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Leaving the Bomb Shelter | Underground Bomb Shelter
Leaving the Bomb Shelter

Leaving the Bomb Shelter

When the exposure rates outside the bomb shelter are known, use the Permissible Activities Table (below) as a general guide for permissible activities.

Table – General Guide for Permissible Activities Outside the bomb shelter

If the outside exposure rate (R/hr) is: Permissible Activities: More than 100 Outdoor activity may result in sickness or death. Occasions which might call for outside activity are (1) risk of death or serious injury in present bomb shelter from fire, collapse, thirst, etc., and (2) present bomb shelter is greatly inadequate – might result in fatalities – and better bomb shelter, available for occupancy, is known to be only a few minutes away.

10 – 100 Time outside of the bomb shelter should be held to a few minutes and limited to those few activities that cannot be postponed. All people should remain in the best available bomb shelter no matter how uncomfortable.

2 – 10 Periods of less than an hour per day of outdoor activity are acceptable for the most essential purposes. bomb shelter occupants should rotate outdoor tasks to distribute exposures. Outdoor activities of children should be limited to no more than 10 to 15 minutes per day. Activities such as repair or exercise may take place in less than optimum bomb shelter.

0.5 – 2 Outdoor activity (up to a few hours per day) is acceptable for essential purposes such as fire fighting, police action, rescue, repair, securing necessary food, water, medicine, and blankets, important communication, disposal of waste, exercise, and obtaining fresh air. Eat, sleep, and carry on all other activities in the best available bomb shelter.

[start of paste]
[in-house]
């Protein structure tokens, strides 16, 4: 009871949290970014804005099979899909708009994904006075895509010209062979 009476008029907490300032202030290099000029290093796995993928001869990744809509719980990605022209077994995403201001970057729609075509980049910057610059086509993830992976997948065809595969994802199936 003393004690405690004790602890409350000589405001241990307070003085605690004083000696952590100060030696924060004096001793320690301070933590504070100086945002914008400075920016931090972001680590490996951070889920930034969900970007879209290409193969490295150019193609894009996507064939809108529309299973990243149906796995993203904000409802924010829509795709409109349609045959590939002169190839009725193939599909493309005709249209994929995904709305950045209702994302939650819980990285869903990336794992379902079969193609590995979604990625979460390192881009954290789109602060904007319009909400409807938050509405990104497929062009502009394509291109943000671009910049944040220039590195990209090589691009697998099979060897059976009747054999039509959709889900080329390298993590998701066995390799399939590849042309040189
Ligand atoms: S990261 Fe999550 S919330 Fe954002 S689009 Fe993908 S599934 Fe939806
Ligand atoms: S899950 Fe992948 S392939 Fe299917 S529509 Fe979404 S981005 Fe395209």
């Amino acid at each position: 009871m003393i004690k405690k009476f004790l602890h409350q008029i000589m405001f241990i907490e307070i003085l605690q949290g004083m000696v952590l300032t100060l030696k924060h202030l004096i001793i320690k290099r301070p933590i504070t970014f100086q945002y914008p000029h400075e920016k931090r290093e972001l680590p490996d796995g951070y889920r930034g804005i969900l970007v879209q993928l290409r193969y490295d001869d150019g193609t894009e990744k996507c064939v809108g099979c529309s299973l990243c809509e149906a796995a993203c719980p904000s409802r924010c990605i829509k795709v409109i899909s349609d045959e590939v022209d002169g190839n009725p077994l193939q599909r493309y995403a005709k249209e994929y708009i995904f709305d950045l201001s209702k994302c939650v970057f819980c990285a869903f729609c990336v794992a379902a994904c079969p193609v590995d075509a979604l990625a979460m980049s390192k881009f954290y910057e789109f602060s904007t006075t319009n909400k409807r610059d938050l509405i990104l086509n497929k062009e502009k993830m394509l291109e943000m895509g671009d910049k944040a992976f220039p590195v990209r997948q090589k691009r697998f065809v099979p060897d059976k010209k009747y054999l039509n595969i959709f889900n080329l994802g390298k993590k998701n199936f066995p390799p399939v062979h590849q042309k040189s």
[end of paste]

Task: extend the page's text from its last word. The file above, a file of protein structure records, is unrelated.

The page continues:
Less than 0.5 No special precautions are necessary for operational activities. Keep fallout from contaminating people. Sleep in bomb shelter. Always avoid unnecessary exposure to radiation.

Decisions on how much exposure may be allowed should be based strictly on the Penalty Table. Unit Leaders should continue to keep close track of the radiation exposure of each member until the bomb shelter is no longer required. If the bomb shelter is vacated and people are moved to other bomb shelters, it would be preferable if units remained together. Exposure records must go with the individuals to whom they belong.

If the fallout is relatively young (two or three hours since fallout stopped coming down) and the radiation levels are decaying rapidly, greater relaxation of bomb shelter control can be tolerated than indicated in the Permissible Activites Table. Conversely, if the fallout is relatively old (several days or weeks), more rigid control would be required.